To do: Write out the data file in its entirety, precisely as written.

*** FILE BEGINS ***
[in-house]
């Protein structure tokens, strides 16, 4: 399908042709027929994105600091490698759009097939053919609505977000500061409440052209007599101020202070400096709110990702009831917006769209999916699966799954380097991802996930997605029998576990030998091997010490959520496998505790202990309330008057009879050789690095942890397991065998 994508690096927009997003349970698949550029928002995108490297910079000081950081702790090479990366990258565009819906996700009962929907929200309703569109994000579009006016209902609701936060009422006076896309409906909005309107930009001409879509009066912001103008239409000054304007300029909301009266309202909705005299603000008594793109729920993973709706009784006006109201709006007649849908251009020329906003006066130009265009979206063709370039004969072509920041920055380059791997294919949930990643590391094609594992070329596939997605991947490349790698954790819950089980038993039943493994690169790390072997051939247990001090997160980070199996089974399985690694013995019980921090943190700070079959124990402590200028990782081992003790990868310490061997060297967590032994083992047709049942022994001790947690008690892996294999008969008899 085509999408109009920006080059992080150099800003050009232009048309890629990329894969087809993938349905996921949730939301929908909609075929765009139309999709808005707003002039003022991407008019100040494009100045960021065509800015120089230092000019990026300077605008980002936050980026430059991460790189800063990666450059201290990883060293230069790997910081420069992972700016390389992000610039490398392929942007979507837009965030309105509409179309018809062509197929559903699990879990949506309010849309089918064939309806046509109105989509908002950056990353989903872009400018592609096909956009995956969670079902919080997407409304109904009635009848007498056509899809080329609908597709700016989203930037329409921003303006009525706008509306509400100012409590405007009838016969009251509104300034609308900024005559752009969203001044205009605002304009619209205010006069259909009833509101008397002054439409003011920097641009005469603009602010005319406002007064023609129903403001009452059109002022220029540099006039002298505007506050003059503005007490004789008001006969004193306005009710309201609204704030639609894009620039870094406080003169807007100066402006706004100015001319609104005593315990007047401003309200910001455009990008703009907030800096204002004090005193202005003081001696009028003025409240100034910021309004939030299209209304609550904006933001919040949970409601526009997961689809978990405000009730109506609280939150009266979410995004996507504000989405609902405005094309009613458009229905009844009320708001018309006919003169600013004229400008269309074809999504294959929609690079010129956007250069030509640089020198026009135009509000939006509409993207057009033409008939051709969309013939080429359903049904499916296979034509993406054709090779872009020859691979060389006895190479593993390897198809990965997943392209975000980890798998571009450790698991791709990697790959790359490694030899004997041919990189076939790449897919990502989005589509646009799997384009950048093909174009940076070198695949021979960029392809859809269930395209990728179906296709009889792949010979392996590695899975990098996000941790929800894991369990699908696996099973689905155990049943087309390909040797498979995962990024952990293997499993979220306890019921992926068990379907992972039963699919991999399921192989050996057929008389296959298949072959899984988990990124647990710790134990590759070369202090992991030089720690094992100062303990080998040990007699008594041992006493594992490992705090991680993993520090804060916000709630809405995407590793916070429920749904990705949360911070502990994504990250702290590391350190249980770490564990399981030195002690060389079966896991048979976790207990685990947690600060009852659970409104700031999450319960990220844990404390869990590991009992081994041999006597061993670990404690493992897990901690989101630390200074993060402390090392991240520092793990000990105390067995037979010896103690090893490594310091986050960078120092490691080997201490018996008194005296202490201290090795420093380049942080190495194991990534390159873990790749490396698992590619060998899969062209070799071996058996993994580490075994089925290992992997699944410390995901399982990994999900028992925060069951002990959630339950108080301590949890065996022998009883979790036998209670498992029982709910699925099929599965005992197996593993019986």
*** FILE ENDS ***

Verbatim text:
[in-house]
């Protein structure tokens, strides 16, 4: 399908042709027929994105600091490698759009097939053919609505977000500061409440052209007599101020202070400096709110990702009831917006769209999916699966799954380097991802996930997605029998576990030998091997010490959520496998505790202990309330008057009879050789690095942890397991065998 994508690096927009997003349970698949550029928002995108490297910079000081950081702790090479990366990258565009819906996700009962929907929200309703569109994000579009006016209902609701936060009422006076896309409906909005309107930009001409879509009066912001103008239409000054304007300029909301009266309202909705005299603000008594793109729920993973709706009784006006109201709006007649849908251009020329906003006066130009265009979206063709370039004969072509920041920055380059791997294919949930990643590391094609594992070329596939997605991947490349790698954790819950089980038993039943493994690169790390072997051939247990001090997160980070199996089974399985690694013995019980921090943190700070079959124990402590200028990782081992003790990868310490061997060297967590032994083992047709049942022994001790947690008690892996294999008969008899 085509999408109009920006080059992080150099800003050009232009048309890629990329894969087809993938349905996921949730939301929908909609075929765009139309999709808005707003002039003022991407008019100040494009100045960021065509800015120089230092000019990026300077605008980002936050980026430059991460790189800063990666450059201290990883060293230069790997910081420069992972700016390389992000610039490398392929942007979507837009965030309105509409179309018809062509197929559903699990879990949506309010849309089918064939309806046509109105989509908002950056990353989903872009400018592609096909956009995956969670079902919080997407409304109904009635009848007498056509899809080329609908597709700016989203930037329409921003303006009525706008509306509400100012409590405007009838016969009251509104300034609308900024005559752009969203001044205009605002304009619209205010006069259909009833509101008397002054439409003011920097641009005469603009602010005319406002007064023609129903403001009452059109002022220029540099006039002298505007506050003059503005007490004789008001006969004193306005009710309201609204704030639609894009620039870094406080003169807007100066402006706004100015001319609104005593315990007047401003309200910001455009990008703009907030800096204002004090005193202005003081001696009028003025409240100034910021309004939030299209209304609550904006933001919040949970409601526009997961689809978990405000009730109506609280939150009266979410995004996507504000989405609902405005094309009613458009229905009844009320708001018309006919003169600013004229400008269309074809999504294959929609690079010129956007250069030509640089020198026009135009509000939006509409993207057009033409008939051709969309013939080429359903049904499916296979034509993406054709090779872009020859691979060389006895190479593993390897198809990965997943392209975000980890798998571009450790698991791709990697790959790359490694030899004997041919990189076939790449897919990502989005589509646009799997384009950048093909174009940076070198695949021979960029392809859809269930395209990728179906296709009889792949010979392996590695899975990098996000941790929800894991369990699908696996099973689905155990049943087309390909040797498979995962990024952990293997499993979220306890019921992926068990379907992972039963699919991999399921192989050996057929008389296959298949072959899984988990990124647990710790134990590759070369202090992991030089720690094992100062303990080998040990007699008594041992006493594992490992705090991680993993520090804060916000709630809405995407590793916070429920749904990705949360911070502990994504990250702290590391350190249980770490564990399981030195002690060389079966896991048979976790207990685990947690600060009852659970409104700031999450319960990220844990404390869990590991009992081994041999006597061993670990404690493992897990901690989101630390200074993060402390090392991240520092793990000990105390067995037979010896103690090893490594310091986050960078120092490691080997201490018996008194005296202490201290090795420093380049942080190495194991990534390159873990790749490396698992590619060998899969062209070799071996058996993994580490075994089925290992992997699944410390995901399982990994999900028992925060069951002990959630339950108080301590949890065996022998009883979790036998209670498992029982709910699925099929599965005992197996593993019986």